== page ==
From my window seat I could see Arwen bobbing in the breezes, her courtesy flags streaming. Occasionally sailors in their red jackets would stop to briefly peruse the white tarp tent......."who is that idiot? He's sleeping in that?"  It was etched on their faces....disbelief! I'm pretty sure it was etched on mine too!


Some chart work - what should we do tomorrow? The forecast for Sunday was grim, worse that the last two days. The plan was to sail across to Helford tomorrow and return on Sunday. Tomorrow would be nice weather....but that return to be back on Mylor Creek slip for 2pm on Sunday would be rough - straight in to a wind 20kts+ and torrential rain from the north!  If I was to end tomorrow then I would need to haul out around 1.15 at latest; after that the tide would have fallen too much at the slipway and I would be committed to waiting until 2pm Sunday. Perhaps I could sail up the Perceuil river tomorrow and find a sheltered overnight spot but that would mean sailing back across Carrick Roads on Sunday morning - it would be rough!
 Decisions, decisions. Lets see what tomorrow brings. Maybe Sunday's weather forecast would be better.

I spent an hour people watching. It is a favourite past time. Don't know why but I suspect it has something to do with being a teacher. We learn fast to read people, to pick up on emotions, movements and little nuanced expressions.
Sailors, walkers, day trippers came and went , seeking sanctuary from wind and rain. Different ages, different interests. Sailors - elderly single men, chestnut brown weathered faces, content to sit and stare out of the window. Rib owners, younger, noisier. Jovial, loud, types, back slappers and all bonhomie. Walkers, kitted out with best gear, quieter, poring over maps and guides. Marina business people poring over tablets and laptops. Career climbers, career focused - ignoring their children; sending emails, making mobile calls, organising and issuing commands from afar; their children left to play on their own tablets. A cross section of society all in one room sheltering from the British summer weather.....so no change there then!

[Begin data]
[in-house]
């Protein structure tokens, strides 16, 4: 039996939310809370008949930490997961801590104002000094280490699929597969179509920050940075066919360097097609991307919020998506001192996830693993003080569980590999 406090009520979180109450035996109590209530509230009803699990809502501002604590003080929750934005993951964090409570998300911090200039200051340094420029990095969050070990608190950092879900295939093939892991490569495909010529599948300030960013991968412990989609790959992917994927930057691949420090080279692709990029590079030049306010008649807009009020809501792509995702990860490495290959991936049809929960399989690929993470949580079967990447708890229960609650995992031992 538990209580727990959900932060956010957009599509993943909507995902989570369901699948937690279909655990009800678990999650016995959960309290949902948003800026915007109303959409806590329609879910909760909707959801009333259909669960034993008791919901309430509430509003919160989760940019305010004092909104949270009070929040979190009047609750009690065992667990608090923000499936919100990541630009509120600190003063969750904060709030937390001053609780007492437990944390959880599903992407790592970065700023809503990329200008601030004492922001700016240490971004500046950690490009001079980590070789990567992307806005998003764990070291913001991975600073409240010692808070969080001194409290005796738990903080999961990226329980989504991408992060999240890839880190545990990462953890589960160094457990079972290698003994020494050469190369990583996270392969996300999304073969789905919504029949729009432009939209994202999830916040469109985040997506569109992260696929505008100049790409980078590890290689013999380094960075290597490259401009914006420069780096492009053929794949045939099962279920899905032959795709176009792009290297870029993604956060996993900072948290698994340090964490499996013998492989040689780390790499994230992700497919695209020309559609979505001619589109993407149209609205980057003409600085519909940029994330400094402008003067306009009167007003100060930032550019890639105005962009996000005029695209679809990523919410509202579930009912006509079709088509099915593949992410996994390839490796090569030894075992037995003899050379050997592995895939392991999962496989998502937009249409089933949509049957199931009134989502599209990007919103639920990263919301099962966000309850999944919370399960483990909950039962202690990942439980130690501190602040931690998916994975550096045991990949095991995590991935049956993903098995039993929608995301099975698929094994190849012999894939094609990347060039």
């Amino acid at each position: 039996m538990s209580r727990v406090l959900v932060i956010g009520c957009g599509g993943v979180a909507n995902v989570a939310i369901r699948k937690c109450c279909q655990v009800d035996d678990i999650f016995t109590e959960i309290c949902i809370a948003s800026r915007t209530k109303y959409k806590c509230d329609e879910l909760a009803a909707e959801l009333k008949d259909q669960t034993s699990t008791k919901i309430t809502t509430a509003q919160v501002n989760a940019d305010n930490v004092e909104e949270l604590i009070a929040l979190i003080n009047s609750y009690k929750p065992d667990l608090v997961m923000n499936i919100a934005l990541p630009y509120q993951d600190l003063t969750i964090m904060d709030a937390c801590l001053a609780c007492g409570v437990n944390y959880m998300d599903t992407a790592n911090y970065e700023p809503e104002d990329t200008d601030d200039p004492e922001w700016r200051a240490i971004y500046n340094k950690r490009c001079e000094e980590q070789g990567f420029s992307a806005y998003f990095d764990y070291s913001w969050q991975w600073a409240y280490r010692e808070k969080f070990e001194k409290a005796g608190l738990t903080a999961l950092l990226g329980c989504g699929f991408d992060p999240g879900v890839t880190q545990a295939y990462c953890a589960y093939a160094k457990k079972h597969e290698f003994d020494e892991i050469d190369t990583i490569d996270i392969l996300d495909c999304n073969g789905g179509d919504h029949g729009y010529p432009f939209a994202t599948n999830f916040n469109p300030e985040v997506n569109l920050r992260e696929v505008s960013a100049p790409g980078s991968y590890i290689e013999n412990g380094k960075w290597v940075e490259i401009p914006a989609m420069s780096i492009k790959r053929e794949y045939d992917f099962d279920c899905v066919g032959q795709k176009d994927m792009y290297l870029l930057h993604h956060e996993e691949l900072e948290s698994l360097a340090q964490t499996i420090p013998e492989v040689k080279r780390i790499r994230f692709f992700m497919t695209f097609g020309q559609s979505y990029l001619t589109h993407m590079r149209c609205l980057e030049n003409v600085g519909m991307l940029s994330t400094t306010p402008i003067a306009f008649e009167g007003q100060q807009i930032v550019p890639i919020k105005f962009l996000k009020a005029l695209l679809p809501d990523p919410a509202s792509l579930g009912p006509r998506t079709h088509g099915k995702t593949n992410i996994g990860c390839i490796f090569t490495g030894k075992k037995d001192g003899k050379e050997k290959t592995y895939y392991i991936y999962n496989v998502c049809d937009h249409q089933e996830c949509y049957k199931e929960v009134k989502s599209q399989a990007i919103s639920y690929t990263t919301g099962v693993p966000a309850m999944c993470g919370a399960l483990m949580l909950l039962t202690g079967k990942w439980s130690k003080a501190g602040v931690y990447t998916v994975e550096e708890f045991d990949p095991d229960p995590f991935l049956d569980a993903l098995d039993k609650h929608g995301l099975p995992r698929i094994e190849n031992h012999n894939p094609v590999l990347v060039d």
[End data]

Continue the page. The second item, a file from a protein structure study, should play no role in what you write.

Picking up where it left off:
The foul weather clothing I'd strewn across various stools was drying nicely; the chef bought me another pot of tea with a huge smile and nod of understanding. My foul weather gear has really impressed me. I invested last year in a proper yachtie jacket - Gill - with high collar; neoprene cuffs; foldaway hood. It was bone dry on inside and had done its job well. My lightweight gortex berghaus overtrousers - well - they had performed magnificently as always. Much prefer them to heavy sallopettes.

 
 
I returned to Arwen as the rain died away and the evening sun began to break out. The pub across the way was serving pie and chips - sounded and smelt tempting. I was dry; pilotage plans for tomorrow sorted.


Now it was time to find a comfy table in the pub and treat myself one more time - pie and chips; roskilly ice cream, window seat (we welsh are so nosey....) and a good book .

 
 
Things were looking up. Definitely looking up! And, moored alongside the pontoon that night, when the winds howled and rigging clanged and shrieked, I missed it all! For I was dry, well fed and sound asleep!